It’s fun getting a bit fitter with my Fitbit

Fitbit One Wireless Activity and Sleep Tracker. Picture PA Photo/Handout.

Fitbit One Wireless Activity and Sleep Tracker. Picture PA Photo/Handout. - Credit: PA

I've discovered a new entertainment system. I can't put it down, I'm constantly checking my stats and trying to beat my high scores. I'm on it before I go to bed, as soon as my eyes open I'm there again. I've even been witnessed sneakily checking my progress at work. Unlocking achievements, earning badges, it's all completely interactive – my every movement is followed and registered. No, I've not gone back to the remote system of the original Wii, nor have I left my lounge a landscape of smashed lamps and bruised elbows by purchasing a Kinect.

I've got a Fitbit.

There was never any doubt that my body was built for comfort, not agility. You could politely refer to it as 'robust'. But I'm active, I'm on my feet all day and can even get a decent bit of speed up when evading the odd escaped farm animal. I needed another push, however – the halcyon days of my early twenties are over. The days that meant not really needing to watch what I ate and having a reasonably active job kept the scales at a permissible level. Now I'm on 30's doorstep (well, give me two more months) and my metabolism has well and truly flown the nest.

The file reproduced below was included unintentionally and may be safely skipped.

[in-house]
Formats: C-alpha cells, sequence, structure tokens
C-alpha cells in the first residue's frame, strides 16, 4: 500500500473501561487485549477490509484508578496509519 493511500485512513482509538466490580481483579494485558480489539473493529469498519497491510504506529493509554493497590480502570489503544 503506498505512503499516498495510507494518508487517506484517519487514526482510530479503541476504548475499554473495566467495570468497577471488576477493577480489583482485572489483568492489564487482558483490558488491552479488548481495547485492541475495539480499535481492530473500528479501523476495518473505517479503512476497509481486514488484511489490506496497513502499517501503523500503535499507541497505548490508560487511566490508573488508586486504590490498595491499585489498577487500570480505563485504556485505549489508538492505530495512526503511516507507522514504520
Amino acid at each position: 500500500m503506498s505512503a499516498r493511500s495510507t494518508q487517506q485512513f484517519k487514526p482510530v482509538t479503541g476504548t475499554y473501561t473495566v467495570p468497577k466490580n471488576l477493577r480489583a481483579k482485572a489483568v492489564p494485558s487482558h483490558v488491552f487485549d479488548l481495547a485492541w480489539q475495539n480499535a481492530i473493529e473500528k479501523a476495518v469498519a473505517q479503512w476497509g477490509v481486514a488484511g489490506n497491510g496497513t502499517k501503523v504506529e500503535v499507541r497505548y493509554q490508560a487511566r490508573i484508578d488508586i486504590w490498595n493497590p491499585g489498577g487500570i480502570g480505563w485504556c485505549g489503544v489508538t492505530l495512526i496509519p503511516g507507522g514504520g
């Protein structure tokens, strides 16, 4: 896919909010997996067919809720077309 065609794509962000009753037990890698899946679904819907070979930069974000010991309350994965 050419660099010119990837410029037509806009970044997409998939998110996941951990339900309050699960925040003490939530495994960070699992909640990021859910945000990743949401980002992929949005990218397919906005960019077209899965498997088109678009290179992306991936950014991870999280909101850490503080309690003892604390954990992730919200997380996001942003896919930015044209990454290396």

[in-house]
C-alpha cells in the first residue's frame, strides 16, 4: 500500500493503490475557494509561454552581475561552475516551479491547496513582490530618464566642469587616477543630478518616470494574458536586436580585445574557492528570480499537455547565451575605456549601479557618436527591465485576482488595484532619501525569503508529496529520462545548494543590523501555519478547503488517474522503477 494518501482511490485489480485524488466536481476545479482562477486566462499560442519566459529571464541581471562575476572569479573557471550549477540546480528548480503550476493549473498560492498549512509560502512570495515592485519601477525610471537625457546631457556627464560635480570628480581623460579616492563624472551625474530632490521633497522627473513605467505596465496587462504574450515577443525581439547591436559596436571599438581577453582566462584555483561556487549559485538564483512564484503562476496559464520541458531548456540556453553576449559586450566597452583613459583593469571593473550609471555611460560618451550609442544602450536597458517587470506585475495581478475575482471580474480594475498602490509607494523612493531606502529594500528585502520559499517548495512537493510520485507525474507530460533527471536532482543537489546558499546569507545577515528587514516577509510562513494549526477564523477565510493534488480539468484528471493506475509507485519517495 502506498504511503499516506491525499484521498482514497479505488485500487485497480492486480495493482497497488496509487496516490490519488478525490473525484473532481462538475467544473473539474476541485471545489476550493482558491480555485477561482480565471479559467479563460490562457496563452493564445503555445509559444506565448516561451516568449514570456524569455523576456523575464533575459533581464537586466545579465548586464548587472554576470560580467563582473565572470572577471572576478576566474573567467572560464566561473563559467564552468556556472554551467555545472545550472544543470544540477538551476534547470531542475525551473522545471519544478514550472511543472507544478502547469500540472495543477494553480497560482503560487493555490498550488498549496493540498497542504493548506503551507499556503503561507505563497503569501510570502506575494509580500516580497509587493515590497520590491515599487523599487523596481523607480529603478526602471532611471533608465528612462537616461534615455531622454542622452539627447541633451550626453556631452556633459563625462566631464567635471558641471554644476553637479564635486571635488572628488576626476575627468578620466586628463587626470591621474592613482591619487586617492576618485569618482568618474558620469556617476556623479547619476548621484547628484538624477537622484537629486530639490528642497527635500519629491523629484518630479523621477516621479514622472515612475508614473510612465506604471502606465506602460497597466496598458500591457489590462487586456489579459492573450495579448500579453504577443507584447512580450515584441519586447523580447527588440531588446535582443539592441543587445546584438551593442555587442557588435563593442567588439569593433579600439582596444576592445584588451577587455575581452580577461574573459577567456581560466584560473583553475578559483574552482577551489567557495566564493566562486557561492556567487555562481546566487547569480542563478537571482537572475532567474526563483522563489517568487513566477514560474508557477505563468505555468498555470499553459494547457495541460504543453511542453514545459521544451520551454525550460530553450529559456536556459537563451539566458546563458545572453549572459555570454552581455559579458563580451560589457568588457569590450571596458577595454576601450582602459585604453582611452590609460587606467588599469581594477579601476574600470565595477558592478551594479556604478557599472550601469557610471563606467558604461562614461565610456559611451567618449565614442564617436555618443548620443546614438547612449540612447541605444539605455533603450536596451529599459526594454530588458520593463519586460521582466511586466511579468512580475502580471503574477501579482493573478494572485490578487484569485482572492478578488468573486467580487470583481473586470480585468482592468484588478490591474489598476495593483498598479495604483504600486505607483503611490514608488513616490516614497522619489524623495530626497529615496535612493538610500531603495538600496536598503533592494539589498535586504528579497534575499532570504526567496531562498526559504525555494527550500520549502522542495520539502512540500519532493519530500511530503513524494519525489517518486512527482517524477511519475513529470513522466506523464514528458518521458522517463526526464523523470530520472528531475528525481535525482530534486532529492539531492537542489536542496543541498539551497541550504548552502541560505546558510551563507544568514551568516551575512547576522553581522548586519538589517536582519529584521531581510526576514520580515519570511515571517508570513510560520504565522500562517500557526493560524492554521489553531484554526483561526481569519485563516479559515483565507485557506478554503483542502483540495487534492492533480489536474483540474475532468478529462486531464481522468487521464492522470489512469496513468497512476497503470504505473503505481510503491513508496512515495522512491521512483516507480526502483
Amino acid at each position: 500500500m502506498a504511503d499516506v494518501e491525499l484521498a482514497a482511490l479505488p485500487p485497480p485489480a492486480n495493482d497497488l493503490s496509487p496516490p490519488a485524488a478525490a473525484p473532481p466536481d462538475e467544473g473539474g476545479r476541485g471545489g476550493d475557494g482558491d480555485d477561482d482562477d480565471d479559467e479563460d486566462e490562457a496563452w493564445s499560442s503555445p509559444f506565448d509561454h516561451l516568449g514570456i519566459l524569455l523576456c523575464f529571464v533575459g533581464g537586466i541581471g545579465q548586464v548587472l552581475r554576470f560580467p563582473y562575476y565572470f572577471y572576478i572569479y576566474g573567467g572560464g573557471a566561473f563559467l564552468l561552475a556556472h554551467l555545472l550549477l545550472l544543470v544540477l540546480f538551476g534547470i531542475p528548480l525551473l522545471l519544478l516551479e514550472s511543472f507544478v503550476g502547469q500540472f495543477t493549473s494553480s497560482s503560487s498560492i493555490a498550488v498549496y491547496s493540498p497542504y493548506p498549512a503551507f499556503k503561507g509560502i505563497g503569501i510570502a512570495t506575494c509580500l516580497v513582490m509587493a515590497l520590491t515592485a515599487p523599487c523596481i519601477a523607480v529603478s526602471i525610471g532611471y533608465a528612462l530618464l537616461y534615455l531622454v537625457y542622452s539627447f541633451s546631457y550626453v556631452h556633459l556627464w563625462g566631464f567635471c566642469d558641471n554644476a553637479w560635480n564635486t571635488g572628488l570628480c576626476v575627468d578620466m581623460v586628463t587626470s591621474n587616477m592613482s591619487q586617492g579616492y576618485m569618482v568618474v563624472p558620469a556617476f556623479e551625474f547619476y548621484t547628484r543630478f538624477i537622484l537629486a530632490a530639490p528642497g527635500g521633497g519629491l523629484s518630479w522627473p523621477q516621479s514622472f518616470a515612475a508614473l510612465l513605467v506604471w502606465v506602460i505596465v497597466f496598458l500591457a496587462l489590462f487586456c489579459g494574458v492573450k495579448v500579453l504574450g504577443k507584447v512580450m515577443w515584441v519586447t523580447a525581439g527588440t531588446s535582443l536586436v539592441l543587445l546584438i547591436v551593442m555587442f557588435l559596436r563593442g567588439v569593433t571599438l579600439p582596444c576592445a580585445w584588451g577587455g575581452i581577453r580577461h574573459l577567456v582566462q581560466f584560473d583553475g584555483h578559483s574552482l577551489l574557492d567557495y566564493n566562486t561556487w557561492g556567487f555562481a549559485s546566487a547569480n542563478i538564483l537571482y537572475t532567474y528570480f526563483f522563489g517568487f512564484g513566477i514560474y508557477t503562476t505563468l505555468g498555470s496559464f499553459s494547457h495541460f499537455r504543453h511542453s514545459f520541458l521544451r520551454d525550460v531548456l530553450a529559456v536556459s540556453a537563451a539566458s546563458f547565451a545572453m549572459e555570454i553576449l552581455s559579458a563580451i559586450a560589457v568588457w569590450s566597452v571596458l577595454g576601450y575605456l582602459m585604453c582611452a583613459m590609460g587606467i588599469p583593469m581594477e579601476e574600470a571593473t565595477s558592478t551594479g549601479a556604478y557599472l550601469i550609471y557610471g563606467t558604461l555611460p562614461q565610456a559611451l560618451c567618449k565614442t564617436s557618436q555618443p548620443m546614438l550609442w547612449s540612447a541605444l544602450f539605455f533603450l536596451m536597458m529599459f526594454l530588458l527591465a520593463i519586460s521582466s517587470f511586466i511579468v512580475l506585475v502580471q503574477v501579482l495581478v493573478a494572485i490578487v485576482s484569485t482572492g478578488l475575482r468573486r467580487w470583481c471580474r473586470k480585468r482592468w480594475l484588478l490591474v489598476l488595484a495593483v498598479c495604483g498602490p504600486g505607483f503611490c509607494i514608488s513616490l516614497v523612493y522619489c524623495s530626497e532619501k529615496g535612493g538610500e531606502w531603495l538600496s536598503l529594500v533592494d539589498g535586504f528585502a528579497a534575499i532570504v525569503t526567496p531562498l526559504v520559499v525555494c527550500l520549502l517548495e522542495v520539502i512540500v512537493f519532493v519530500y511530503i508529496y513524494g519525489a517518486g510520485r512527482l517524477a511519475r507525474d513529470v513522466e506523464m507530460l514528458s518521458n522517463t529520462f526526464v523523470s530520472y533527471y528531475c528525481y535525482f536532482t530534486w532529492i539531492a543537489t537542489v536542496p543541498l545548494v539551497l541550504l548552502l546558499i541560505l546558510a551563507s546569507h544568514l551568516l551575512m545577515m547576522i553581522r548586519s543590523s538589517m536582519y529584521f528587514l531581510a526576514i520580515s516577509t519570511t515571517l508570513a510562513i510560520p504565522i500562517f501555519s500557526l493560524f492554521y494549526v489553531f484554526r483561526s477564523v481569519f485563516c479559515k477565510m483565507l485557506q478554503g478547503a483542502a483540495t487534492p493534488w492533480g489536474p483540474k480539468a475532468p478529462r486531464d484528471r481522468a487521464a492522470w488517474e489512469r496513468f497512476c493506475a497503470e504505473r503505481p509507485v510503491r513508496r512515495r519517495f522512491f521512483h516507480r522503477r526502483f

Now, I love fitness games. Before, you could regularly see me swinging my hips to Zumba on the Wii, or flailing my limbs like a panicked gibbon to any of the Just Dance incarnations. But the problem with these is a) finding the time, and b) they're so very stationary. You need to boot up the console, stick the game in, wait for it to load, choose your song or workout program (Just Dance 4's Cheerleader Boot Camp being a personal favourite) and go from there. My enthusiasm to get up and go lasts roughly 45 seconds, it's a very small window. Having a Fitbit capitalises on this, it makes me so much more conscious of what I'm doing.

I've left the activity goals on the default settings, so whilst I utterly smash them on workdays (8000 steps recommended? Try 28,000), my days off don't look quite as impressive. Living in a maisonette pays off when it comes to the 10 flights of stairs recommendation, every time I retrieve something I've left in the hall I'm edging nearer to my goal. And did I mention I live up a hill? Thank you, natural elevation!

I read that having an activity tracking device doesn't help you lose weight, and I suppose on the face of it, it wouldn't. Anyone can monitor their activity levels without changing them. But I think for those of us who have the right intentions but lack motivation, it really helps. Nowadays I'll be out with Cirrus or Benji, and whereas before I'd just be walking, I've broken into what can only fairly be described as a shambling semi-jog. But I'm trying. And my heart rate is up and I'm feeling good and the poor dog doesn't know what's happened to his formerly peaceful plod around the woods.

Neglecting a lift to the pub and walking instead because I haven't reached my steps. Going to the end of the footpath instead of taking the shortcut back home. Passing over the biscuits and chocolates at work because, why undo the benefit of these great little habits I'm getting into?

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